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  1. #1
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    Has anybody ever owned a BLIND cat or dog?

    I just adopted an 18 year old, blind tomcat from the Humane Society. We have been jonesing for a new boy since our old one left us in Feb. this year, at the ripe old age of 19.

    So I know how to take care of old animals, give injections, etc. but I've never dealt with a blind one before. We got him separated from our two females.....right now, he's confined to the front bedroom, which is about 50 times bigger than the cage he was living in at the shelter. This is pretty challenging to him...it seems like he can't jump up on the bed, due to not being able to see the trop. He jumps down ok, though. He's learning the room dimensions now, but if anything is moved, he gets confused.

    So if anybody here has ever owned a blind animal before, do you have any suggestions? I don't intend to take him back or euthanize him.
    Re-Cycled Person who rides a mountain bicycle.

  2. #2
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    Seems like you are doing an incredible job creating a safe environment for your boy! What is his name?

    I have not had experience with a blind pet, but my dog was totally deaf and his vision very poor the last 2-3 years of his life. Keeping routines consistent, (food and water bowl and bed in same place), gating off stairs, letting our presence known.. try not to startle. I would reward Rocky for good behaviour with small treats, and cuddles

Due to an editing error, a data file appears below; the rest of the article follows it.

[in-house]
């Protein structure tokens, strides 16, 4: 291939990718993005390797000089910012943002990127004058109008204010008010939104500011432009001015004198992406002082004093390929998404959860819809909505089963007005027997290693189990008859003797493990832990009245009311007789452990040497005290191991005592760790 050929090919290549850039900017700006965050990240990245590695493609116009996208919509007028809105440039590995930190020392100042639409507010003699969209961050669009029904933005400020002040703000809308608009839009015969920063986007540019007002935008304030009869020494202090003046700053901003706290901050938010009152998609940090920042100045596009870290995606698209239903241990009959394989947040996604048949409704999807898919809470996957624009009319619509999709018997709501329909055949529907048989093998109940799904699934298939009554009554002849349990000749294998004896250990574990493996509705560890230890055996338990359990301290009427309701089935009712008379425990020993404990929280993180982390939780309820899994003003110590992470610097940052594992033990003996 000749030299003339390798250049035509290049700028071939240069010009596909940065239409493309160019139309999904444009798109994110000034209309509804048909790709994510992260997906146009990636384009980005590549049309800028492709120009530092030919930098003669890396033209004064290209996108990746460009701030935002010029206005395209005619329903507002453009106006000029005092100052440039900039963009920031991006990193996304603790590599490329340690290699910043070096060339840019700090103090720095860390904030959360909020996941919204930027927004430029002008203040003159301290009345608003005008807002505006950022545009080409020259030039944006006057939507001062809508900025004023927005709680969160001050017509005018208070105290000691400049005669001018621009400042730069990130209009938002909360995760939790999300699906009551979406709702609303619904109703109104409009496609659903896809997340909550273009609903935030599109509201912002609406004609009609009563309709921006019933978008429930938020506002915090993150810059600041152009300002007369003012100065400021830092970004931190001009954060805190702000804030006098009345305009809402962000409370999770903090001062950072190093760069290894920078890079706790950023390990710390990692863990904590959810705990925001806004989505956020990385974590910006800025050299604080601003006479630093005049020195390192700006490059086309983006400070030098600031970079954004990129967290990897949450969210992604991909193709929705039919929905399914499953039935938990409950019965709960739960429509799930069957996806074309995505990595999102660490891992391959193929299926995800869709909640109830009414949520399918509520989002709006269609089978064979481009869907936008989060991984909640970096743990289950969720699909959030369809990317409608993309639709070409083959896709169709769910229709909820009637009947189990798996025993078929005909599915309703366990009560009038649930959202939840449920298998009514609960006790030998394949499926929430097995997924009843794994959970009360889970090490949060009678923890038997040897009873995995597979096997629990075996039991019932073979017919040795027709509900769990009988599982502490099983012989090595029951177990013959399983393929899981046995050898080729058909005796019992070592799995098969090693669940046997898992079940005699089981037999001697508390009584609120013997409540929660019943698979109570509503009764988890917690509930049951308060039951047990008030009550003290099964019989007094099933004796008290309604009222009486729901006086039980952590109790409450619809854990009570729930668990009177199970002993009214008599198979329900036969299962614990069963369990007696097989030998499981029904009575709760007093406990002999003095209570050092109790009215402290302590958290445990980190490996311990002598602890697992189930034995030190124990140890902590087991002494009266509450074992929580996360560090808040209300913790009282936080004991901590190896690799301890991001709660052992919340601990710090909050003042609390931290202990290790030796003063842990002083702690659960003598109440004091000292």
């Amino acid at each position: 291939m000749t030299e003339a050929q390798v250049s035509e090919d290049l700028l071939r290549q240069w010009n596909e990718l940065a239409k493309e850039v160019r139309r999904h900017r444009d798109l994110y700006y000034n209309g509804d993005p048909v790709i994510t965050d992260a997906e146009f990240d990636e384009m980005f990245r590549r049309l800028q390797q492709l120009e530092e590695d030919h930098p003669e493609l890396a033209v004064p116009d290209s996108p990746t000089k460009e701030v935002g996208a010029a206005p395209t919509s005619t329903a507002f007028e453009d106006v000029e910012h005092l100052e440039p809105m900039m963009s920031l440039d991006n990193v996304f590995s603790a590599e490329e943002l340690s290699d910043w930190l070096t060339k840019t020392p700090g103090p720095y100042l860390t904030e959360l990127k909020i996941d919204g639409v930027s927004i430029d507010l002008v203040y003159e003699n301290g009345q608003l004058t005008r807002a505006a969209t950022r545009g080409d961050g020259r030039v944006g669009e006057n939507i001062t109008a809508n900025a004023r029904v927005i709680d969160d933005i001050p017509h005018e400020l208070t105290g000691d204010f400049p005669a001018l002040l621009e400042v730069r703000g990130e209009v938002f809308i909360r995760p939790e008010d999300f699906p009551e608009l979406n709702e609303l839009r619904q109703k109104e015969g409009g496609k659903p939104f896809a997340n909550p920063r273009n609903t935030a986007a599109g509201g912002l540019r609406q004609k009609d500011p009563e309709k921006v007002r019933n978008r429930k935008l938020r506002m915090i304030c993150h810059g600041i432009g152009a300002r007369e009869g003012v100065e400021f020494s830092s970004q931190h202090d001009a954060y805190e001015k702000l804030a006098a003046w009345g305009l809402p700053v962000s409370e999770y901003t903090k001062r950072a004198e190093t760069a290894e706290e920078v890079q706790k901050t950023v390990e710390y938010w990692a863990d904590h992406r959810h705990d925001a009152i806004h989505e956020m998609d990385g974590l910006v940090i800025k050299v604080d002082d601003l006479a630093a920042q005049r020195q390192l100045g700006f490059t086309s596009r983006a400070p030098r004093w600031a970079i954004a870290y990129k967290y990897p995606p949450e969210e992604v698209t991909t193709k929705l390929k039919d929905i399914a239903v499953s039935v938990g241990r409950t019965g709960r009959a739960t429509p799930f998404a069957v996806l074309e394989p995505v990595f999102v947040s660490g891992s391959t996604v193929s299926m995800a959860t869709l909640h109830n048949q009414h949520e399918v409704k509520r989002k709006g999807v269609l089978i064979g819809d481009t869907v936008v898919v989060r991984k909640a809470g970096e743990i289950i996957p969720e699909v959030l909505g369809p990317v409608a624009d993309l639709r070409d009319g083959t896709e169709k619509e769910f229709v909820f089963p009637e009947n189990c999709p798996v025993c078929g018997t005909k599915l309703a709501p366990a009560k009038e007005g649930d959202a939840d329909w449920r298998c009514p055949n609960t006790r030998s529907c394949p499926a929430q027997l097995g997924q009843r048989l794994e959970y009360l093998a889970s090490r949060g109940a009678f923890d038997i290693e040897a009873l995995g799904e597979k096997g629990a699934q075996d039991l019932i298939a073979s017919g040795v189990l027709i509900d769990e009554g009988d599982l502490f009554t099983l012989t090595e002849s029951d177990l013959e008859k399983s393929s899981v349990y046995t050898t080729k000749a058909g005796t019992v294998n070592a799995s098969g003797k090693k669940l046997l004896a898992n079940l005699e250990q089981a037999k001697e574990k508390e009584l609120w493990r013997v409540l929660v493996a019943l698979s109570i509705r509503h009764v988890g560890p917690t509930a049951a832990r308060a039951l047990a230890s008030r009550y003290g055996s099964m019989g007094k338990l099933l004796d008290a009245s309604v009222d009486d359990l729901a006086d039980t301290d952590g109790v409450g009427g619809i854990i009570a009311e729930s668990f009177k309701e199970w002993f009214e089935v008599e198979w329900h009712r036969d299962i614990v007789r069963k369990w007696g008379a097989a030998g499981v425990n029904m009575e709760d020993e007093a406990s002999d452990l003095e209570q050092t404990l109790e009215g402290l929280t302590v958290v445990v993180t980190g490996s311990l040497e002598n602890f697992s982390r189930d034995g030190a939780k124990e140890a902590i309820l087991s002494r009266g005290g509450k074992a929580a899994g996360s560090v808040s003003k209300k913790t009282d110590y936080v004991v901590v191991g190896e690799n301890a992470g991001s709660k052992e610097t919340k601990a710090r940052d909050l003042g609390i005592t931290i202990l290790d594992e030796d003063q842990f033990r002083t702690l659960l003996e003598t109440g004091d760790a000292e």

I think that it is amazing that you have adopted an elderly or sensory disabled pet but I think pets are very adaptive to their environments. Just keep it safe and predictable if possible.
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  3. #3
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    I am afraid I have no experience with this, but I would think keeping things consistent is important as Licious says. I do have to say that I think it is wonderful that you have chosen to make this guy's fading years some years with some love and good care. More power to you, and him, you have brought a lump to my throat
    It's all Here. Now.

  4. #4
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    Quote Originally Posted by cyclelicious View Post
    Seems like you are doing an incredible job creating a safe environment for your boy! What is his name?

    I have not had experience with a blind pet, but my dog was totally deaf and his vision very poor the last 2-3 years of his life. Keeping routines consistent, (food and water bowl and bed in same place), gating off stairs, letting our presence known.. try not to startle. I would reward Rocky for good behaviour with small treats, and cuddles

    I think that it is amazing that you have adopted an elderly or sensory disabled pet but I think pets are very adaptive to their environments. Just keep it safe and predictable if possible.
    I'm hoping this one will adapt to a set of three carpeted steps, so he can get up and down off the bed, couch, etc. So if anybody knows anything about them, especially which ones that are good for blind animals, I'd love to hear about it.
    Re-Cycled Person who rides a mountain bicycle.

  5. #5
    gobsmacked Moderator
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    Ooooh! First of all...YOU ARE AWESOME!

    I don't have a blind pet but from what I've read, they are very very adaptable. One of my friends had a dog that went blind and they kept things off the floor and the dog managed great. I don't think they get the same pain as us when they stub their toes on the corner of the sofa or coffee table. :P

    I've seen those stairs that you mentioned at Petco and Petsmart. Probably could make them pretty easily too. The carpeted ones are nice since they have nails than can help their grip. I used a simple stool as a jump spot for mine when she got older and more frail. I think one of those copy boxes with some weight in them could work too if you want something before you commit on the stairs.

    Good on you, Ray! I would give you a hug if I could.

    some links:
    Blind Cat - 8 Ways to Help a Blind Cat
    How To Care For Blind Cats

  6. #6